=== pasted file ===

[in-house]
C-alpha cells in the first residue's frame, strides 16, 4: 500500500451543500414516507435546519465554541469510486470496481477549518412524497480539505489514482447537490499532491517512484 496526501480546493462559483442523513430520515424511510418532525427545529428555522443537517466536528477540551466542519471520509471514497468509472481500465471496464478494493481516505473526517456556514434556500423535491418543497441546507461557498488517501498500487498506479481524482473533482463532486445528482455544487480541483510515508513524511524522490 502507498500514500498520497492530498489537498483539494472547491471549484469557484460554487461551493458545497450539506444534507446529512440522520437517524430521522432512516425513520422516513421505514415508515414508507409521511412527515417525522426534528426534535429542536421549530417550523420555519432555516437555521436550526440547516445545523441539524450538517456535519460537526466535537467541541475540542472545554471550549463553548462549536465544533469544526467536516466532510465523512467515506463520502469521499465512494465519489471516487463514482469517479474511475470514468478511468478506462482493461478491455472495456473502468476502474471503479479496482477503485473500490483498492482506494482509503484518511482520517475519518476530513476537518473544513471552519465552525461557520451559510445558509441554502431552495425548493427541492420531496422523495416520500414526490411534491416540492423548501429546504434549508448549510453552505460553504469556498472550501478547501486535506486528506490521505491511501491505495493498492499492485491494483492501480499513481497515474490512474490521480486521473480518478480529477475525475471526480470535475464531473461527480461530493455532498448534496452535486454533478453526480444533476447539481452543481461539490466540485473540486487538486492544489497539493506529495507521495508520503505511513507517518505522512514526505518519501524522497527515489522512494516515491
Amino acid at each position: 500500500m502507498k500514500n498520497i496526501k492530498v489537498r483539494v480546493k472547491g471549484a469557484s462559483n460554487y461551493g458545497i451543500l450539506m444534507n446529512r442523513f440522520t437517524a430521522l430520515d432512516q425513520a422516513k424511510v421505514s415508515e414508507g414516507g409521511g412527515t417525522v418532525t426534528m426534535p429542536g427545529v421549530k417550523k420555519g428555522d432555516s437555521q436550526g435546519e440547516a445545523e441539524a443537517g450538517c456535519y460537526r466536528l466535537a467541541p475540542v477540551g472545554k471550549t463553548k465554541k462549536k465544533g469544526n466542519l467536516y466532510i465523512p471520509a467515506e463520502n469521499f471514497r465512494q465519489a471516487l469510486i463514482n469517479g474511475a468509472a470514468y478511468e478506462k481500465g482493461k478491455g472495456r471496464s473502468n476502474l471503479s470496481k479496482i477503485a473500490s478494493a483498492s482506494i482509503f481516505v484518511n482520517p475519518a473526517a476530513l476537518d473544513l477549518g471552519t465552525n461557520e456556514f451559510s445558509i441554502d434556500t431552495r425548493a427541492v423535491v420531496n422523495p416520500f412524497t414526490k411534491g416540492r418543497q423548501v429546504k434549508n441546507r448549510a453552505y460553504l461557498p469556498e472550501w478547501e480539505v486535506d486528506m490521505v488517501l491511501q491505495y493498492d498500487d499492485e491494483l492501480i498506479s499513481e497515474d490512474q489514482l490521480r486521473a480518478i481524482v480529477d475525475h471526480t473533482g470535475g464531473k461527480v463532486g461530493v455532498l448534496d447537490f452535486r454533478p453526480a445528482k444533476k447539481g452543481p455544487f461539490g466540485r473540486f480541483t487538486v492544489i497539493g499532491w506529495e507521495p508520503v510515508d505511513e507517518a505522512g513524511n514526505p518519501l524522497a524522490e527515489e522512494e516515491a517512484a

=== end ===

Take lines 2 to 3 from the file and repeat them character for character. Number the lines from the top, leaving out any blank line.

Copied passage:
C-alpha cells in the first residue's frame, strides 16, 4: 500500500451543500414516507435546519465554541469510486470496481477549518412524497480539505489514482447537490499532491517512484 496526501480546493462559483442523513430520515424511510418532525427545529428555522443537517466536528477540551466542519471520509471514497468509472481500465471496464478494493481516505473526517456556514434556500423535491418543497441546507461557498488517501498500487498506479481524482473533482463532486445528482455544487480541483510515508513524511524522490 502507498500514500498520497492530498489537498483539494472547491471549484469557484460554487461551493458545497450539506444534507446529512440522520437517524430521522432512516425513520422516513421505514415508515414508507409521511412527515417525522426534528426534535429542536421549530417550523420555519432555516437555521436550526440547516445545523441539524450538517456535519460537526466535537467541541475540542472545554471550549463553548462549536465544533469544526467536516466532510465523512467515506463520502469521499465512494465519489471516487463514482469517479474511475470514468478511468478506462482493461478491455472495456473502468476502474471503479479496482477503485473500490483498492482506494482509503484518511482520517475519518476530513476537518473544513471552519465552525461557520451559510445558509441554502431552495425548493427541492420531496422523495416520500414526490411534491416540492423548501429546504434549508448549510453552505460553504469556498472550501478547501486535506486528506490521505491511501491505495493498492499492485491494483492501480499513481497515474490512474490521480486521473480518478480529477475525475471526480470535475464531473461527480461530493455532498448534496452535486454533478453526480444533476447539481452543481461539490466540485473540486487538486492544489497539493506529495507521495508520503505511513507517518505522512514526505518519501524522497527515489522512494516515491
Amino acid at each position: 500500500m502507498k500514500n498520497i496526501k492530498v489537498r483539494v480546493k472547491g471549484a469557484s462559483n460554487y461551493g458545497i451543500l450539506m444534507n446529512r442523513f440522520t437517524a430521522l430520515d432512516q425513520a422516513k424511510v421505514s415508515e414508507g414516507g409521511g412527515t417525522v418532525t426534528m426534535p429542536g427545529v421549530k417550523k420555519g428555522d432555516s437555521q436550526g435546519e440547516a445545523e441539524a443537517g450538517c456535519y460537526r466536528l466535537a467541541p475540542v477540551g472545554k471550549t463553548k465554541k462549536k465544533g469544526n466542519l467536516y466532510i465523512p471520509a467515506e463520502n469521499f471514497r465512494q465519489a471516487l469510486i463514482n469517479g474511475a468509472a470514468y478511468e478506462k481500465g482493461k478491455g472495456r471496464s473502468n476502474l471503479s470496481k479496482i477503485a473500490s478494493a483498492s482506494i482509503f481516505v484518511n482520517p475519518a473526517a476530513l476537518d473544513l477549518g471552519t465552525n461557520e456556514f451559510s445558509i441554502d434556500t431552495r425548493a427541492v423535491v420531496n422523495p416520500f412524497t414526490k411534491g416540492r418543497q423548501v429546504k434549508n441546507r448549510a453552505y460553504l461557498p469556498e472550501w478547501e480539505v486535506d486528506m490521505v488517501l491511501q491505495y493498492d498500487d499492485e491494483l492501480i498506479s499513481e497515474d490512474q489514482l490521480r486521473a480518478i481524482v480529477d475525475h471526480t473533482g470535475g464531473k461527480v463532486g461530493v455532498l448534496d447537490f452535486r454533478p453526480a445528482k444533476k447539481g452543481p455544487f461539490g466540485r473540486f480541483t487538486v492544489i497539493g499532491w506529495e507521495p508520503v510515508d505511513e507517518a505522512g513524511n514526505p518519501l524522497a524522490e527515489e522512494e516515491a517512484a